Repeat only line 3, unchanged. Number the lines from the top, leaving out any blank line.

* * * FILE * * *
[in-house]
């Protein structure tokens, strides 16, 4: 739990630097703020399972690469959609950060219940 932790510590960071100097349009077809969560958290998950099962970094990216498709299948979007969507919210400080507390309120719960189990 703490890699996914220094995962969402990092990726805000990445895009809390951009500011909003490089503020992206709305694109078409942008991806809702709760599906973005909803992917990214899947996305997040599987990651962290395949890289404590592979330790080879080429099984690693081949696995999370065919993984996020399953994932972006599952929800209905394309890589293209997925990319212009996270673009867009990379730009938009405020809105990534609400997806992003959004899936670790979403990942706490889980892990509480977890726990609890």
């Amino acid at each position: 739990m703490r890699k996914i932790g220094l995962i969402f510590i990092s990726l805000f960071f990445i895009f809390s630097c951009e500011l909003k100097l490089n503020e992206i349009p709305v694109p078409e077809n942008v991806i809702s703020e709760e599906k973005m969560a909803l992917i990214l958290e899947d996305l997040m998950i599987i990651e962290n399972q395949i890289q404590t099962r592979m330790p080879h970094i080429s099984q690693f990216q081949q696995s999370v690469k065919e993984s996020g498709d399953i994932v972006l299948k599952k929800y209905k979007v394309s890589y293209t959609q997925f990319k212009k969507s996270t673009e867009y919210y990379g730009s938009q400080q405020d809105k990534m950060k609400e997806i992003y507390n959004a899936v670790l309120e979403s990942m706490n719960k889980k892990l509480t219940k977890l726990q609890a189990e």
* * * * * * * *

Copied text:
């Amino acid at each position: 739990m703490r890699k996914i932790g220094l995962i969402f510590i990092s990726l805000f960071f990445i895009f809390s630097c951009e500011l909003k100097l490089n503020e992206i349009p709305v694109p078409e077809n942008v991806i809702s703020e709760e599906k973005m969560a909803l992917i990214l958290e899947d996305l997040m998950i599987i990651e962290n399972q395949i890289q404590t099962r592979m330790p080879h970094i080429s099984q690693f990216q081949q696995s999370v690469k065919e993984s996020g498709d399953i994932v972006l299948k599952k929800y209905k979007v394309s890589y293209t959609q997925f990319k212009k969507s996270t673009e867009y919210y990379g730009s938009q400080q405020d809105k990534m950060k609400e997806i992003y507390n959004a899936v670790l309120e979403s990942m706490n719960k889980k892990l509480t219940k977890l726990q609890a189990e």